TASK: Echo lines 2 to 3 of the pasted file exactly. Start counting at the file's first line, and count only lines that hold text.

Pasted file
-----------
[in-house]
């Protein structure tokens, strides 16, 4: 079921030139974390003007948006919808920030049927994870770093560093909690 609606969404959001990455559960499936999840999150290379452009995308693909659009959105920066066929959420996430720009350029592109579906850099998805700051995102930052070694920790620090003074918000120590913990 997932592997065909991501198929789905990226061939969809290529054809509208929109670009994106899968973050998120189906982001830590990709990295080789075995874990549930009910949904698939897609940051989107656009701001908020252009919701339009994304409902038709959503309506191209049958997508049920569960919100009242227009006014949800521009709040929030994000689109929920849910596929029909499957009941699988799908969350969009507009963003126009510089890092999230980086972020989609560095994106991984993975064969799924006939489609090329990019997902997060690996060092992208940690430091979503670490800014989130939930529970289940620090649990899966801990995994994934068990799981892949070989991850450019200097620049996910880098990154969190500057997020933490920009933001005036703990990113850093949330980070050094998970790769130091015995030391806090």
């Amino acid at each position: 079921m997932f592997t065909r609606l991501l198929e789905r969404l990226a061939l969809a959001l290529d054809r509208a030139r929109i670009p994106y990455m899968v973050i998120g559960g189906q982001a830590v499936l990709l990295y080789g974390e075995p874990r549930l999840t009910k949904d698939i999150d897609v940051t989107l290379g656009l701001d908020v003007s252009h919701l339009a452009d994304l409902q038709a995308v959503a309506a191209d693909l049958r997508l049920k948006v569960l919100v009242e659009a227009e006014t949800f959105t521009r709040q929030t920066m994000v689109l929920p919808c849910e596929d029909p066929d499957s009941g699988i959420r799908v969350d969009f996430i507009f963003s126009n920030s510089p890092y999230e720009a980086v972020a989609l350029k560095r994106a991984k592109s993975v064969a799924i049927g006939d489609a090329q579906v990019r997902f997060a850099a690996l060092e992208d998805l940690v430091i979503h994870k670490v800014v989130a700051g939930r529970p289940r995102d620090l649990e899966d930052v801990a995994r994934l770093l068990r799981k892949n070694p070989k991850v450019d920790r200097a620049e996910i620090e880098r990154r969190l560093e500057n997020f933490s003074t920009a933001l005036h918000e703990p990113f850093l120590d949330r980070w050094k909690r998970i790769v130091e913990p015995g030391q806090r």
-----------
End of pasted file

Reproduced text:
């Protein structure tokens, strides 16, 4: 079921030139974390003007948006919808920030049927994870770093560093909690 609606969404959001990455559960499936999840999150290379452009995308693909659009959105920066066929959420996430720009350029592109579906850099998805700051995102930052070694920790620090003074918000120590913990 997932592997065909991501198929789905990226061939969809290529054809509208929109670009994106899968973050998120189906982001830590990709990295080789075995874990549930009910949904698939897609940051989107656009701001908020252009919701339009994304409902038709959503309506191209049958997508049920569960919100009242227009006014949800521009709040929030994000689109929920849910596929029909499957009941699988799908969350969009507009963003126009510089890092999230980086972020989609560095994106991984993975064969799924006939489609090329990019997902997060690996060092992208940690430091979503670490800014989130939930529970289940620090649990899966801990995994994934068990799981892949070989991850450019200097620049996910880098990154969190500057997020933490920009933001005036703990990113850093949330980070050094998970790769130091015995030391806090």
């Amino acid at each position: 079921m997932f592997t065909r609606l991501l198929e789905r969404l990226a061939l969809a959001l290529d054809r509208a030139r929109i670009p994106y990455m899968v973050i998120g559960g189906q982001a830590v499936l990709l990295y080789g974390e075995p874990r549930l999840t009910k949904d698939i999150d897609v940051t989107l290379g656009l701001d908020v003007s252009h919701l339009a452009d994304l409902q038709a995308v959503a309506a191209d693909l049958r997508l049920k948006v569960l919100v009242e659009a227009e006014t949800f959105t521009r709040q929030t920066m994000v689109l929920p919808c849910e596929d029909p066929d499957s009941g699988i959420r799908v969350d969009f996430i507009f963003s126009n920030s510089p890092y999230e720009a980086v972020a989609l350029k560095r994106a991984k592109s993975v064969a799924i049927g006939d489609a090329q579906v990019r997902f997060a850099a690996l060092e992208d998805l940690v430091i979503h994870k670490v800014v989130a700051g939930r529970p289940r995102d620090l649990e899966d930052v801990a995994r994934l770093l068990r799981k892949n070694p070989k991850v450019d920790r200097a620049e996910i620090e880098r990154r969190l560093e500057n997020f933490s003074t920009a933001l005036h918000e703990p990113f850093l120590d949330r980070w050094k909690r998970i790769v130091e913990p015995g030391q806090r």